Cash flow is a relatively simple concept: it’s the cash that comes in and goes out. The way you use the flow of your business’ cash, however, is complicated. By unravelling that process and enhancing your understanding of how your own flow works, you can improve the way that money flows through your business.

Defining the flow

The term ‘cash flow’ really concerns two things: cash inflow and cash outflow.

  • Cash inflow – the money that comes into your business. This incorporates not only the money coming into the business from sales, but also bank loans and other types of financial input.
  • Cash outflow – money that moves out of the business via loan repayments, payments for materials and expenses, money invested in company purchases and other outgoing payments.

The secret of improving the flow

The flow of cash in a business really can be envisioned as a stream. Money flows through businesses just like water. For businesses, though, an improved flow isn’t one that moves through faster, but rather one that retains as much water along the way as possible. To improve the flow of your cash, you really want to create a small dam in the stream.

This can be done in three ways. You can improve the way money flows into the business, by improving the efficiency of your invoicing process or creating a more effective way of selling your product. You can create delays in the cash outflow, thereby holding onto money longer and ensuring you get the benefit from having it in your accounts. You can also reduce the cash outflow, again retaining the benefit of money in your accounts.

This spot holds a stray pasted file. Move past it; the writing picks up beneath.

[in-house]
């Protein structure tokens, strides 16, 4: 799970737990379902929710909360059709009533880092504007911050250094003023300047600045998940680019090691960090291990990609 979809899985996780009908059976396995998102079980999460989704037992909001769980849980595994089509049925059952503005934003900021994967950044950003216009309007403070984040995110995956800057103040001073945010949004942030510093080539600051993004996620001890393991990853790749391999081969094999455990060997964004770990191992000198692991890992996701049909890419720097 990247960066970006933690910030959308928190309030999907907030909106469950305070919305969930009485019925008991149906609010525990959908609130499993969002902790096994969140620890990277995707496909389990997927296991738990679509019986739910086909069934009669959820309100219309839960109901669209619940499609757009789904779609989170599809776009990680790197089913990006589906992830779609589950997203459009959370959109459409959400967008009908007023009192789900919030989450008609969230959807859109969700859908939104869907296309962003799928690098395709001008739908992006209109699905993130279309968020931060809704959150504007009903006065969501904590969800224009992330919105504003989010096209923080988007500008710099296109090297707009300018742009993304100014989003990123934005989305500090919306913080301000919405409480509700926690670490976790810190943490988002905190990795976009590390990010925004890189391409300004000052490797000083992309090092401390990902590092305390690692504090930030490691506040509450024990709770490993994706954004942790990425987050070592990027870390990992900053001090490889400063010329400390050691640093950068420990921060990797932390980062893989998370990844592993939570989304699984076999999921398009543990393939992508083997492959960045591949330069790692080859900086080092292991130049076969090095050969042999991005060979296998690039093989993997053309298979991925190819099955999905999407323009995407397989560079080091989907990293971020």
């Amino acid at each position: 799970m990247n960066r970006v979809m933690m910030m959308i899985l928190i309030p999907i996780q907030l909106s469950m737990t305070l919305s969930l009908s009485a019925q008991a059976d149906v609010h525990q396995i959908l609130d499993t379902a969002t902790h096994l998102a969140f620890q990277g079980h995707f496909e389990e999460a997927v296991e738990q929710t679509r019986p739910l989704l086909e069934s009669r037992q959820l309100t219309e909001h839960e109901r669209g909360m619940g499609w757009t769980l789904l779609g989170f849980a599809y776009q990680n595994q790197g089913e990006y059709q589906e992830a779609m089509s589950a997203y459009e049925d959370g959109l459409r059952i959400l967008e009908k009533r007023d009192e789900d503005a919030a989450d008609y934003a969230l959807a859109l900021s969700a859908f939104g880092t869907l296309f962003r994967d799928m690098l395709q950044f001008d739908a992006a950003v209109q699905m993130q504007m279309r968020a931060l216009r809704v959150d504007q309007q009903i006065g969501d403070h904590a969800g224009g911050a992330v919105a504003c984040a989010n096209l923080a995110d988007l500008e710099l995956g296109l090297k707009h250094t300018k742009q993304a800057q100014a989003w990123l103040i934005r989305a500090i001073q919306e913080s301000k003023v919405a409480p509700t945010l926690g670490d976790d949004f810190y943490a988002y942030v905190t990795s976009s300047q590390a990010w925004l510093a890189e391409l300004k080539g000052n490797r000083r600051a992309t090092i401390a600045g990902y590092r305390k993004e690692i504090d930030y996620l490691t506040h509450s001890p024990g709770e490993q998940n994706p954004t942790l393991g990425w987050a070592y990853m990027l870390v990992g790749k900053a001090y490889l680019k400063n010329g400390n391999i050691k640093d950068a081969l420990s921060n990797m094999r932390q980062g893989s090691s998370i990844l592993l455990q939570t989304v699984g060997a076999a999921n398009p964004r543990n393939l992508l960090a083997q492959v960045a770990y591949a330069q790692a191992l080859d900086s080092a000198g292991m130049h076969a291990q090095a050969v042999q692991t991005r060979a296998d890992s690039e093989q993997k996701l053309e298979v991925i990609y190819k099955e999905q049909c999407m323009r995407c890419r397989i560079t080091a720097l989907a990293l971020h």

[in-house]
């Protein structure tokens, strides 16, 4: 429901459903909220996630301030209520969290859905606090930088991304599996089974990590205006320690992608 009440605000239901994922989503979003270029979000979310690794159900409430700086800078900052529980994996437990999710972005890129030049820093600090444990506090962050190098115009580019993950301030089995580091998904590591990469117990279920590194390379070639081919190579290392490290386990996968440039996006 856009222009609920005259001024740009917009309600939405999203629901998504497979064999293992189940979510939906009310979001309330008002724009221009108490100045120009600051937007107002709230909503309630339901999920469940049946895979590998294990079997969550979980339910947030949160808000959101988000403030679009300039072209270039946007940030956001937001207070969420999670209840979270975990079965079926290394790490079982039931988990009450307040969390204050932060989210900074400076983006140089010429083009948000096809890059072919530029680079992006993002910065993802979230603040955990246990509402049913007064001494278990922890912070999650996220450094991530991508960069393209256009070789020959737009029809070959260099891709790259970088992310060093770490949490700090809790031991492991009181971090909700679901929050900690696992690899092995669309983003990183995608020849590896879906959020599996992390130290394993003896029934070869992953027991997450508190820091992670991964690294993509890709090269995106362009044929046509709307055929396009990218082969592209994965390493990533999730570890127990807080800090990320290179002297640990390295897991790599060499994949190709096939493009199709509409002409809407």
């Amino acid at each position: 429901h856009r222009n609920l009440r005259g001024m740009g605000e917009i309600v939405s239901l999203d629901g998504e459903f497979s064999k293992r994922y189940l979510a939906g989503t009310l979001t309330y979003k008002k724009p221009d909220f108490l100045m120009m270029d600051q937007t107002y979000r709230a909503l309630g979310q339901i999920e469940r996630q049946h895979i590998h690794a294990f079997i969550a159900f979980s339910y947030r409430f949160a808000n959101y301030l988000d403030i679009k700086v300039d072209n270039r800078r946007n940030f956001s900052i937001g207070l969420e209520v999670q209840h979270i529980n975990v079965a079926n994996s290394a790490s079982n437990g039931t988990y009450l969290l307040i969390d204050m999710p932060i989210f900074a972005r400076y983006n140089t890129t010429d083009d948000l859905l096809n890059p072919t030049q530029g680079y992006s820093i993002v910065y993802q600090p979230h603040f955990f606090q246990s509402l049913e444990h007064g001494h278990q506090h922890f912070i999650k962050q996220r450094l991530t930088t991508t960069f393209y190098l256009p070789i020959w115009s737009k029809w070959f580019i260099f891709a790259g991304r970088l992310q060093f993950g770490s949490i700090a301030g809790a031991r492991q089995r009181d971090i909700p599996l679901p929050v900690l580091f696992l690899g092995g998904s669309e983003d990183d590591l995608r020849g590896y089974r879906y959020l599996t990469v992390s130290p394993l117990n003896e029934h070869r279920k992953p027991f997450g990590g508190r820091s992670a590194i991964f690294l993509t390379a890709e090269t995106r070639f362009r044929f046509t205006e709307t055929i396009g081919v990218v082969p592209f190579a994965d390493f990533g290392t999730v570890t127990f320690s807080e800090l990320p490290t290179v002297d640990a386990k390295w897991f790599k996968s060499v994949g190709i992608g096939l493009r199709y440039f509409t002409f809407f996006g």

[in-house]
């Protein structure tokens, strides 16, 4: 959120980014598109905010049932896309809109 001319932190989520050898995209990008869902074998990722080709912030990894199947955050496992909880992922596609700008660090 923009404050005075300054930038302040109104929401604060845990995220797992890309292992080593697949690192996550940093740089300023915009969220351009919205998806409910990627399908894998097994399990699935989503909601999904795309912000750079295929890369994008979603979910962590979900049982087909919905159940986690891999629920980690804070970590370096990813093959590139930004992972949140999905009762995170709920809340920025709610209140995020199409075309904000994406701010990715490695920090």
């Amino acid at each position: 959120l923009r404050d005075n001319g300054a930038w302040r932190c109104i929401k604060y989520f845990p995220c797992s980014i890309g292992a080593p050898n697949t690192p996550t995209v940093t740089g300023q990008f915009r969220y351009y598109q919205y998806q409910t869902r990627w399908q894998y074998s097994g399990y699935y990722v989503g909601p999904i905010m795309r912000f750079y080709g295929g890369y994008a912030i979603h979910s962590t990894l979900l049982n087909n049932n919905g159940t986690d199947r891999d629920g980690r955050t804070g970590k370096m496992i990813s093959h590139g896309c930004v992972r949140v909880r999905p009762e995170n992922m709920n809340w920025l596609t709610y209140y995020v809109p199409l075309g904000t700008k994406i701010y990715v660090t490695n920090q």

1. Improving inflow – most business owners look at improving inflow as a need to increase the inflow, when in fact a lot of benefit can be had by accelerating the way money comes into your business. Doing things like working with customers who pay their invoices on time, or offering a discount for early payment can improve your business by giving you more money on a day-to-day basis.An essential term here is ‘cash conversion period’. This is the amount of time it takes to turn a sale into solid cash. Reducing this time improves your flow.
  2. Reducing expenses – it doesn’t take much thought to see that a reduction of expenses helps a business make profits. Expenses aren’t just the materials you use or the wages you pay. Doing things like improving health and safety can reduce compensation expenses, and paying bills within time can help you avoid fines.
  3. Delaying cash outflows – this part of the process is exactly as it sounds. Cash outflow should be seen as a delicate balance between getting your bills paid on time and keeping your money for as long as possible. Negotiate late payments when you can and don’t pay early unless you can get a discount.